Amid Boston Overdose Crisis, a Pair of Harvard Students Are Bringing Narcan to the Red Line


At First Cambridge City Council Election Forum, Candidates Clash Over Building Emissions


Harvard’s Updated Sustainability Plan Garners Optimistic Responses from Student Climate Activists


‘Sunroof’ Singer Nicky Youre Lights Up Harvard Yard at Crimson Jam


‘The Architect of the Whole Plan’: Harvard Law Graduate Ken Chesebro’s Path to Jan. 6

Divestment Protesters to Appear in New Haven Courthouse on Dec. 6

Dozens of police officers walked onto the field during The Game to urge protesters to leave.
Dozens of police officers walked onto the field during The Game to urge protesters to leave. By Timothy R. O'Meara
By Alexandra A. Chaidez and Michelle G. Kurilla, Crimson Staff Writers

Fifty people were arrested — including 11 Harvard students and alumni and at least 19 Yale students and alumni — after hundreds of people stormed the field during the 136th edition of The Game Saturday.

The New Haven Police Department announced in a press release that the divestment protesters will appear at New Haven Superior Court Dec. 6.

Initially, dozens of protesters ran onto the field roughly three minutes before halftime ended and displayed banners calling for divestment. Minutes later, several hundred spectators joined the protesters’ sit-in and chanted “Divest.”

The demonstration continued for roughly half an hour in the center of the field until several protesters returned to the stands and police officers arrested those who insisted they would not leave. Forty-eight students — including all Harvard students arrested — were charged with disorderly conduct and given a misdemeanor summons. The protestors continued their chants off the football field near an entrance gate to the stadium.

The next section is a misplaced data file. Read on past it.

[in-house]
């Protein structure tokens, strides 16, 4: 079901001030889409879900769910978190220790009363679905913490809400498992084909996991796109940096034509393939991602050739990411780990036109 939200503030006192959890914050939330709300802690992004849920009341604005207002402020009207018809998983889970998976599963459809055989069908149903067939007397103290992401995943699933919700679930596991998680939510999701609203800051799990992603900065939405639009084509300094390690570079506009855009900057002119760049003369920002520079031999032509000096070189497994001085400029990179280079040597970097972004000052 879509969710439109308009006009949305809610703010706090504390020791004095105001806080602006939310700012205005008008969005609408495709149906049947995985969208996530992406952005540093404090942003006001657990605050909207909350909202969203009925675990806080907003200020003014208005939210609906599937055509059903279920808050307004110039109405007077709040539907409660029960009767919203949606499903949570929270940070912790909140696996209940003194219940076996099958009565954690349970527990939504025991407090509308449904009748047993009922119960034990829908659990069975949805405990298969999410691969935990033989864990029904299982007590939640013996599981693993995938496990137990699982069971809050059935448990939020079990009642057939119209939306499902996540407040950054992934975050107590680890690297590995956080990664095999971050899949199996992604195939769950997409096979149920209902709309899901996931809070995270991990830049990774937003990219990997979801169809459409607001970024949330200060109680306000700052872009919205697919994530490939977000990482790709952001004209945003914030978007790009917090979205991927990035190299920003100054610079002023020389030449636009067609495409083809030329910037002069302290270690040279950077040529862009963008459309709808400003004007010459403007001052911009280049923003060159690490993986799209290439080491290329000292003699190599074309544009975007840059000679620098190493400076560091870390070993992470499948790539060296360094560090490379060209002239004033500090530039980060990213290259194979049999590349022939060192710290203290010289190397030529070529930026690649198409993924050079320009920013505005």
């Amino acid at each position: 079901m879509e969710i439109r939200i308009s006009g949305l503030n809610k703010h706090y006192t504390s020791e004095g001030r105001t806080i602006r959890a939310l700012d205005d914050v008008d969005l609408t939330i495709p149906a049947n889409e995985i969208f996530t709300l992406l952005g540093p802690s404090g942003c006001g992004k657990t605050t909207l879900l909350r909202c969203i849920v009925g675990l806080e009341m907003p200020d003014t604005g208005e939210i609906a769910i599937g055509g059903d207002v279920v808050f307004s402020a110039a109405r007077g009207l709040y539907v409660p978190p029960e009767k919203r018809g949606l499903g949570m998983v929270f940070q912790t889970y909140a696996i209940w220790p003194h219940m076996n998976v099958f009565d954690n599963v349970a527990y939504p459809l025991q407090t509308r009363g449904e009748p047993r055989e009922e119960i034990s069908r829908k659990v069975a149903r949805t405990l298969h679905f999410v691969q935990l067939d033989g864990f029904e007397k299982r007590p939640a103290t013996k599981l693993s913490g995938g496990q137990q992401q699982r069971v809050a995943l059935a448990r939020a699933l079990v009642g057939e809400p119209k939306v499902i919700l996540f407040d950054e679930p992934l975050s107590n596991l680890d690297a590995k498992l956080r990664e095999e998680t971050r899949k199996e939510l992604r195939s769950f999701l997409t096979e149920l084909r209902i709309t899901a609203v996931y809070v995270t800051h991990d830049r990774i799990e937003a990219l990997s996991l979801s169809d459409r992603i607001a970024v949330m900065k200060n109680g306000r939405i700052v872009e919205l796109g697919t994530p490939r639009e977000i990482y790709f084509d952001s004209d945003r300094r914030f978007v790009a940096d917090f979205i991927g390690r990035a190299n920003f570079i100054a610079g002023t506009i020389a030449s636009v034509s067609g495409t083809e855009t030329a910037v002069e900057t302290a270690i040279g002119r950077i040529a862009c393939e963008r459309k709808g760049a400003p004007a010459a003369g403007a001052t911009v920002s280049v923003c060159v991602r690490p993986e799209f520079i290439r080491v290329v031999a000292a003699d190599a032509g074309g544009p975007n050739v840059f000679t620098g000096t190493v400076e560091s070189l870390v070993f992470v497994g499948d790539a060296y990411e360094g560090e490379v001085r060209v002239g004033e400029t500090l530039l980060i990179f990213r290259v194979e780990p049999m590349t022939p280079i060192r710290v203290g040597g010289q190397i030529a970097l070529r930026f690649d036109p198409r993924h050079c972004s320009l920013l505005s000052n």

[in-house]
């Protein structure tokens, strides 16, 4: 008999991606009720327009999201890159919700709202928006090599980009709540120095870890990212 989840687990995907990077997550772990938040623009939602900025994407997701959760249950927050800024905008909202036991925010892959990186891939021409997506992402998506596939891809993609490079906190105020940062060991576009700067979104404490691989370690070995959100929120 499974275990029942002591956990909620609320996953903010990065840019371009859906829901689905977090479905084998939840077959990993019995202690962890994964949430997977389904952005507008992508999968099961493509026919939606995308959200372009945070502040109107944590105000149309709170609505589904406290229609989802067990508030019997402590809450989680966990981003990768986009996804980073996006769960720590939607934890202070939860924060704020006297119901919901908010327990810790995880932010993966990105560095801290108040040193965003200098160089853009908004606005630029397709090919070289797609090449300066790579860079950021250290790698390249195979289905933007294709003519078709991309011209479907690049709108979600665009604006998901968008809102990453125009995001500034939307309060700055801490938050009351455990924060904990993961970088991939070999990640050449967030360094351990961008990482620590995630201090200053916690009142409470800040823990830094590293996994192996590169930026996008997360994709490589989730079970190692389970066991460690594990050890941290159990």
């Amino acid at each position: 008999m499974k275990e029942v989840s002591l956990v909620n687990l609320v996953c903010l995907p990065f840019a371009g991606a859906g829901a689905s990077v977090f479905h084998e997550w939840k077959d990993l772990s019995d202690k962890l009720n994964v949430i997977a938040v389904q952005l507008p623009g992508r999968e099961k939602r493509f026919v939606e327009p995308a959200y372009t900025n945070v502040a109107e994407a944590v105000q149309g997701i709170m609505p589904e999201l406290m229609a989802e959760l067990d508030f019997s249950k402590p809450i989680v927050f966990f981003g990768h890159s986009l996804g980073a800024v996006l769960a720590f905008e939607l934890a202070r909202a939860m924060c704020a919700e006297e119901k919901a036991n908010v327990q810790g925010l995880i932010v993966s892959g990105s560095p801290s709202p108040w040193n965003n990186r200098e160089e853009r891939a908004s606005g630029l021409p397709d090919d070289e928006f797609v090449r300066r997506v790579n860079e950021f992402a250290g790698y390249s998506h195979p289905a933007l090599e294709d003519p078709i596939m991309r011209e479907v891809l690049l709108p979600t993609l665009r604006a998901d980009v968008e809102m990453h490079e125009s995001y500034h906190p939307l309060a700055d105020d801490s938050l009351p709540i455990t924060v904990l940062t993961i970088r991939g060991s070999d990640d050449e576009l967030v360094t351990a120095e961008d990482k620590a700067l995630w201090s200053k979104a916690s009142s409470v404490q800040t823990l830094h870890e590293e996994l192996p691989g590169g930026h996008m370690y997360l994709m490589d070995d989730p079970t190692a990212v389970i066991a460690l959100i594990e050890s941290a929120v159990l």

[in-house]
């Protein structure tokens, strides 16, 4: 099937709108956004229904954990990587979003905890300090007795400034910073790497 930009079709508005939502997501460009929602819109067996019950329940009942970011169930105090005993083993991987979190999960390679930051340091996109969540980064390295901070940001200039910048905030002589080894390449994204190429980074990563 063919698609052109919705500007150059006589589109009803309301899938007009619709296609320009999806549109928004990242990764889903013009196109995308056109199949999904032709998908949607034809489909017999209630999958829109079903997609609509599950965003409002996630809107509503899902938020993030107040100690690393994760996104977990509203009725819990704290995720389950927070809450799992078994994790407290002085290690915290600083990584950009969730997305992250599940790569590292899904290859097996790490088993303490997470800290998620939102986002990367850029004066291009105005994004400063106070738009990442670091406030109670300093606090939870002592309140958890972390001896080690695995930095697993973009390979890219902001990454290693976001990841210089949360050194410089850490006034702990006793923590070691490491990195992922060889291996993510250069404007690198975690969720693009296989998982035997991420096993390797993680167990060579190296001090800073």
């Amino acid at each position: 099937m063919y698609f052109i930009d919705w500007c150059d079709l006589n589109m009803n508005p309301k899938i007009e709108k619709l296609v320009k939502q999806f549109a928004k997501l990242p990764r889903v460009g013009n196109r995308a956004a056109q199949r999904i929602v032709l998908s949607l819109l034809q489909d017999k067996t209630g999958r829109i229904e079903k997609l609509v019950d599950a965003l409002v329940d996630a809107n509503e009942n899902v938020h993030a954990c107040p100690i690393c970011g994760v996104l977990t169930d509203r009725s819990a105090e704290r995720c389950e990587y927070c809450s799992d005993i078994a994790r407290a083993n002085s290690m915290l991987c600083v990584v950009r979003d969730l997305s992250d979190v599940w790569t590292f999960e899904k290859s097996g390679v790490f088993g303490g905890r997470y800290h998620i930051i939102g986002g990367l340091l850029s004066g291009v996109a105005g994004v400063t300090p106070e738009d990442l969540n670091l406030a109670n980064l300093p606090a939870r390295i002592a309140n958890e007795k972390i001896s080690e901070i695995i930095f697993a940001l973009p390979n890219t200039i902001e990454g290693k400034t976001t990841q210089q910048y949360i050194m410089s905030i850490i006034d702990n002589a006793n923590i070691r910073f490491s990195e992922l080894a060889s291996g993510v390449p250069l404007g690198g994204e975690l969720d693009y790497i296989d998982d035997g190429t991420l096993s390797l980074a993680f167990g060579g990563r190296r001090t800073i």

For nearly a decade, Harvard students, alumni, and faculty have called on the Harvard administration to divest the school’s endowment holdings from fossil fuels — organizing rallies, meeting directly with administrators, and even blockading the entrance of Massachusetts Hall to protest for divestment.

Despite these efforts, several University presidents, including current University President Lawrence S. Bacow, have long rejected divestment and maintained that the endowment should not be used as a tool for political change.

Two of the arrests — neither of which involved Harvard students — were custodial arrests, which were processed at Union Avenue Detention Facility in New Haven, Conn. One of the custodial arrests involved disorderly conduct and first-degree trespassing. The other arrest involved disorderly conduct, first degree criminal trespassing, and interfering with the police, according to the press release.

Divest Harvard declined to comment on the arrests.

Fossil Free Yale, a co-organizer of the protest, announced on Twitter Saturday that they are raising money to cover the legal fees for arrested protesters. They currently set a goal of $20,000. As of Tuesday morning, they had raised more than $13,000.

According to their GoFundMe page, the maximum fine for disorderly conduct is $500. They wrote that they plan to use the money to also help Harvard students attend their court date in New Haven.

Want to keep up with breaking news? Subscribe to our email newsletter.

ProtestsFront FeatureDivestmentFeatured Articles